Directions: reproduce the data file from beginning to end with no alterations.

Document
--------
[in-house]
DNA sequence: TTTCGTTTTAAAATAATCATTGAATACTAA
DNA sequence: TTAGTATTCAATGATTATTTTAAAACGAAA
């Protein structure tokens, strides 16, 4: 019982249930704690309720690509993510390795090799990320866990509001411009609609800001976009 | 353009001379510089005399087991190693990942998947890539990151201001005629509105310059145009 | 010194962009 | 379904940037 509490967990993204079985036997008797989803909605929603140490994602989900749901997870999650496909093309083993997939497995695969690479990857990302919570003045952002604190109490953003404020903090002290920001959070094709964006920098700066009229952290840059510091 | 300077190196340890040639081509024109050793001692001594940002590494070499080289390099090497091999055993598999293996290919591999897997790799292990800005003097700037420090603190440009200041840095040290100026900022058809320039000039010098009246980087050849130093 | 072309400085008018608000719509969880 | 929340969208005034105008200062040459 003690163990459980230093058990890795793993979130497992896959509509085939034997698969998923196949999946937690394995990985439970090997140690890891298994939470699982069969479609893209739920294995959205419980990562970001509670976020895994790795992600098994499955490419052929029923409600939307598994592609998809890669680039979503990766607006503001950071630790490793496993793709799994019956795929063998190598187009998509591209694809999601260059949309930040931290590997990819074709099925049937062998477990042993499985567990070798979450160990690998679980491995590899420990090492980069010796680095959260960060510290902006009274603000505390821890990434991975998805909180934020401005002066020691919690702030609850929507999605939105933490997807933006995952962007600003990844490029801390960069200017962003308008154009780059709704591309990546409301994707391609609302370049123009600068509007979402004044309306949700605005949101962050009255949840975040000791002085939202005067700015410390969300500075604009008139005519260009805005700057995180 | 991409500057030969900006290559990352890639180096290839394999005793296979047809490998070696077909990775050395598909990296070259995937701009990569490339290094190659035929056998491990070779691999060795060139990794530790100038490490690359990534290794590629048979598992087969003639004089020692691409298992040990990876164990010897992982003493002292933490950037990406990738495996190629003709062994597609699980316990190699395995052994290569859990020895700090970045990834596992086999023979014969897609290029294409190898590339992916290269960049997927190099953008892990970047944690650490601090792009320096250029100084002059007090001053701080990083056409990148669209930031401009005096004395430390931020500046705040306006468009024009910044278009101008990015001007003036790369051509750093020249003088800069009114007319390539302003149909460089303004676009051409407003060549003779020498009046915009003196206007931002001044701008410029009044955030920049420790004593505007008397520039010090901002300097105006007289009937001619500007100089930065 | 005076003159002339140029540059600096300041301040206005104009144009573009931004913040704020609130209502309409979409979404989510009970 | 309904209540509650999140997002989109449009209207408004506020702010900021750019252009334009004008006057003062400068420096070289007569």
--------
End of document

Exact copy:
[in-house]
DNA sequence: TTTCGTTTTAAAATAATCATTGAATACTAA
DNA sequence: TTAGTATTCAATGATTATTTTAAAACGAAA
């Protein structure tokens, strides 16, 4: 019982249930704690309720690509993510390795090799990320866990509001411009609609800001976009 | 353009001379510089005399087991190693990942998947890539990151201001005629509105310059145009 | 010194962009 | 379904940037 509490967990993204079985036997008797989803909605929603140490994602989900749901997870999650496909093309083993997939497995695969690479990857990302919570003045952002604190109490953003404020903090002290920001959070094709964006920098700066009229952290840059510091 | 300077190196340890040639081509024109050793001692001594940002590494070499080289390099090497091999055993598999293996290919591999897997790799292990800005003097700037420090603190440009200041840095040290100026900022058809320039000039010098009246980087050849130093 | 072309400085008018608000719509969880 | 929340969208005034105008200062040459 003690163990459980230093058990890795793993979130497992896959509509085939034997698969998923196949999946937690394995990985439970090997140690890891298994939470699982069969479609893209739920294995959205419980990562970001509670976020895994790795992600098994499955490419052929029923409600939307598994592609998809890669680039979503990766607006503001950071630790490793496993793709799994019956795929063998190598187009998509591209694809999601260059949309930040931290590997990819074709099925049937062998477990042993499985567990070798979450160990690998679980491995590899420990090492980069010796680095959260960060510290902006009274603000505390821890990434991975998805909180934020401005002066020691919690702030609850929507999605939105933490997807933006995952962007600003990844490029801390960069200017962003308008154009780059709704591309990546409301994707391609609302370049123009600068509007979402004044309306949700605005949101962050009255949840975040000791002085939202005067700015410390969300500075604009008139005519260009805005700057995180 | 991409500057030969900006290559990352890639180096290839394999005793296979047809490998070696077909990775050395598909990296070259995937701009990569490339290094190659035929056998491990070779691999060795060139990794530790100038490490690359990534290794590629048979598992087969003639004089020692691409298992040990990876164990010897992982003493002292933490950037990406990738495996190629003709062994597609699980316990190699395995052994290569859990020895700090970045990834596992086999023979014969897609290029294409190898590339992916290269960049997927190099953008892990970047944690650490601090792009320096250029100084002059007090001053701080990083056409990148669209930031401009005096004395430390931020500046705040306006468009024009910044278009101008990015001007003036790369051509750093020249003088800069009114007319390539302003149909460089303004676009051409407003060549003779020498009046915009003196206007931002001044701008410029009044955030920049420790004593505007008397520039010090901002300097105006007289009937001619500007100089930065 | 005076003159002339140029540059600096300041301040206005104009144009573009931004913040704020609130209502309409979409979404989510009970 | 309904209540509650999140997002989109449009209207408004506020702010900021750019252009334009004008006057003062400068420096070289007569």